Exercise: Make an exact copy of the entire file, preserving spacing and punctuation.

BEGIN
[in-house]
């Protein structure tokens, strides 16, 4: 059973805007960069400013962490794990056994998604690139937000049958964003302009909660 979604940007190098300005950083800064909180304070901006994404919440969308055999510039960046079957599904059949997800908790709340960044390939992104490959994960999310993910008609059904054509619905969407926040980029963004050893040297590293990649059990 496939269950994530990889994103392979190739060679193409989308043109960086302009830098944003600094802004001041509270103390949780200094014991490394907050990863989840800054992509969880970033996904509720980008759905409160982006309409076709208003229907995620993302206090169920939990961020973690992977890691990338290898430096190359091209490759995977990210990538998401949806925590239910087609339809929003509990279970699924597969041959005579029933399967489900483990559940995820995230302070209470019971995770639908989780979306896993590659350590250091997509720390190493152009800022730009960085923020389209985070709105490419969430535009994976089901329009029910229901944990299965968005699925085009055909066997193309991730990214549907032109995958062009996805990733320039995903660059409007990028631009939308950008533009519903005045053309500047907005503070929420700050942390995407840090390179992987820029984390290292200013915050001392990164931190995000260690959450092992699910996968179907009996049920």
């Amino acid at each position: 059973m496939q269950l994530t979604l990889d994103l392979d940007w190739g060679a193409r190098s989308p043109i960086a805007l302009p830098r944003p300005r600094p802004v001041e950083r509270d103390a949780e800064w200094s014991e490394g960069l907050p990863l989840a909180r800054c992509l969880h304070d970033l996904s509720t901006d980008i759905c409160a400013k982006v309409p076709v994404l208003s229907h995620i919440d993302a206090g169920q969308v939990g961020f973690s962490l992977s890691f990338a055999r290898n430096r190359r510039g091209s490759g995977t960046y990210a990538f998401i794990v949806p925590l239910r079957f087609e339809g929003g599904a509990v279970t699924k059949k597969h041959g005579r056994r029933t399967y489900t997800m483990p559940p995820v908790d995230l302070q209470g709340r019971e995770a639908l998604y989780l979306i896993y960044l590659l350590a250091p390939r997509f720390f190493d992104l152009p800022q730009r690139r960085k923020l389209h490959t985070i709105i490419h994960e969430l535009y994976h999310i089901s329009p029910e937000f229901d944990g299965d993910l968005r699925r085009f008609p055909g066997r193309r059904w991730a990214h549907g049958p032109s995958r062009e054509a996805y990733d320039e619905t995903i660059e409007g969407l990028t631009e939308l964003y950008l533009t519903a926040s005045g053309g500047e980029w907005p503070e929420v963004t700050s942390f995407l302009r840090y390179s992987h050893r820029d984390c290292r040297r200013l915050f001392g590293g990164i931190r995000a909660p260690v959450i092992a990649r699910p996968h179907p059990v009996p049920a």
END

[in-house]
């Protein structure tokens, strides 16, 4: 059973805007960069400013962490794990056994998604690139937000049958964003302009909660 979604940007190098300005950083800064909180304070901006994404919440969308055999510039960046079957599904059949997800908790709340960044390939992104490959994960999310993910008609059904054509619905969407926040980029963004050893040297590293990649059990 496939269950994530990889994103392979190739060679193409989308043109960086302009830098944003600094802004001041509270103390949780200094014991490394907050990863989840800054992509969880970033996904509720980008759905409160982006309409076709208003229907995620993302206090169920939990961020973690992977890691990338290898430096190359091209490759995977990210990538998401949806925590239910087609339809929003509990279970699924597969041959005579029933399967489900483990559940995820995230302070209470019971995770639908989780979306896993590659350590250091997509720390190493152009800022730009960085923020389209985070709105490419969430535009994976089901329009029910229901944990299965968005699925085009055909066997193309991730990214549907032109995958062009996805990733320039995903660059409007990028631009939308950008533009519903005045053309500047907005503070929420700050942390995407840090390179992987820029984390290292200013915050001392990164931190995000260690959450092992699910996968179907009996049920």
């Amino acid at each position: 059973m496939q269950l994530t979604l990889d994103l392979d940007w190739g060679a193409r190098s989308p043109i960086a805007l302009p830098r944003p300005r600094p802004v001041e950083r509270d103390a949780e800064w200094s014991e490394g960069l907050p990863l989840a909180r800054c992509l969880h304070d970033l996904s509720t901006d980008i759905c409160a400013k982006v309409p076709v994404l208003s229907h995620i919440d993302a206090g169920q969308v939990g961020f973690s962490l992977s890691f990338a055999r290898n430096r190359r510039g091209s490759g995977t960046y990210a990538f998401i794990v949806p925590l239910r079957f087609e339809g929003g599904a509990v279970t699924k059949k597969h041959g005579r056994r029933t399967y489900t997800m483990p559940p995820v908790d995230l302070q209470g709340r019971e995770a639908l998604y989780l979306i896993y960044l590659l350590a250091p390939r997509f720390f190493d992104l152009p800022q730009r690139r960085k923020l389209h490959t985070i709105i490419h994960e969430l535009y994976h999310i089901s329009p029910e937000f229901d944990g299965d993910l968005r699925r085009f008609p055909g066997r193309r059904w991730a990214h549907g049958p032109s995958r062009e054509a996805y990733d320039e619905t995903i660059e409007g969407l990028t631009e939308l964003y950008l533009t519903a926040s005045g053309g500047e980029w907005p503070e929420v963004t700050s942390f995407l302009r840090y390179s992987h050893r820029d984390c290292r040297r200013l915050f001392g590293g990164i931190r995000a909660p260690v959450i092992a990649r699910p996968h179907p059990v009996p049920a």